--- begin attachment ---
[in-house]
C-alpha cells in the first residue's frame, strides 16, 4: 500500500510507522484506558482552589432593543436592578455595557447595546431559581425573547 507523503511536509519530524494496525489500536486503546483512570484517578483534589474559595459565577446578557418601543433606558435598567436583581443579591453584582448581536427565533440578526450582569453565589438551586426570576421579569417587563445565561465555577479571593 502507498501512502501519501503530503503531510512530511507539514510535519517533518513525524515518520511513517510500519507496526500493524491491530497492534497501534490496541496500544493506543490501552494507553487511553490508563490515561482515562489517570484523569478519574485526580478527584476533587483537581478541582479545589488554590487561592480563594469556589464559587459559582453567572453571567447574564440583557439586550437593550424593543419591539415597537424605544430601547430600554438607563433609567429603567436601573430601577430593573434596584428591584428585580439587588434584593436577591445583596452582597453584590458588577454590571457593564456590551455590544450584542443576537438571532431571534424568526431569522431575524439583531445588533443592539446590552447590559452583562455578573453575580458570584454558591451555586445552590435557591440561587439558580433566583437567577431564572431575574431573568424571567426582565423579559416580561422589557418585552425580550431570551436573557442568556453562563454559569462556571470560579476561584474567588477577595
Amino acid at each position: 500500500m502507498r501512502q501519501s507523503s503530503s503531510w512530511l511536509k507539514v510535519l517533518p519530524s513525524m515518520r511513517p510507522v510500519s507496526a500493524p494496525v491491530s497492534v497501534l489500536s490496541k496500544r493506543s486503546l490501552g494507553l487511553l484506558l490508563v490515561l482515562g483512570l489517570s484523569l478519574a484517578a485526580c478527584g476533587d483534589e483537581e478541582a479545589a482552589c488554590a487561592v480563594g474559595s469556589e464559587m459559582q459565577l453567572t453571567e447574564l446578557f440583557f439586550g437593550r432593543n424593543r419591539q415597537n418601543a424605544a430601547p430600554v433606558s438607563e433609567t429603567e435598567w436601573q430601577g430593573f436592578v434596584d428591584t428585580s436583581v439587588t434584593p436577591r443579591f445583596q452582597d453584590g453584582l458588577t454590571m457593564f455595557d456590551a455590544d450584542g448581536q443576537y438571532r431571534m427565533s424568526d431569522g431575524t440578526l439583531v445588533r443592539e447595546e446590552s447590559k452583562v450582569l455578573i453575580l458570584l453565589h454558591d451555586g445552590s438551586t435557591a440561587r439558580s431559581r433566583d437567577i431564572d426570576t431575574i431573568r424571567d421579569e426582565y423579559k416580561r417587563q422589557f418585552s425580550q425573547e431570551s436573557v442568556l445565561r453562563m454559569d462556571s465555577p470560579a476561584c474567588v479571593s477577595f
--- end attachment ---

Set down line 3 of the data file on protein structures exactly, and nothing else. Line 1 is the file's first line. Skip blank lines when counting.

Amino acid at each position: 500500500m502507498r501512502q501519501s507523503s503530503s503531510w512530511l511536509k507539514v510535519l517533518p519530524s513525524m515518520r511513517p510507522v510500519s507496526a500493524p494496525v491491530s497492534v497501534l489500536s490496541k496500544r493506543s486503546l490501552g494507553l487511553l484506558l490508563v490515561l482515562g483512570l489517570s484523569l478519574a484517578a485526580c478527584g476533587d483534589e483537581e478541582a479545589a482552589c488554590a487561592v480563594g474559595s469556589e464559587m459559582q459565577l453567572t453571567e447574564l446578557f440583557f439586550g437593550r432593543n424593543r419591539q415597537n418601543a424605544a430601547p430600554v433606558s438607563e433609567t429603567e435598567w436601573q430601577g430593573f436592578v434596584d428591584t428585580s436583581v439587588t434584593p436577591r443579591f445583596q452582597d453584590g453584582l458588577t454590571m457593564f455595557d456590551a455590544d450584542g448581536q443576537y438571532r431571534m427565533s424568526d431569522g431575524t440578526l439583531v445588533r443592539e447595546e446590552s447590559k452583562v450582569l455578573i453575580l458570584l453565589h454558591d451555586g445552590s438551586t435557591a440561587r439558580s431559581r433566583d437567577i431564572d426570576t431575574i431573568r424571567d421579569e426582565y423579559k416580561r417587563q422589557f418585552s425580550q425573547e431570551s436573557v442568556l445565561r453562563m454559569d462556571s465555577p470560579a476561584c474567588v479571593s477577595f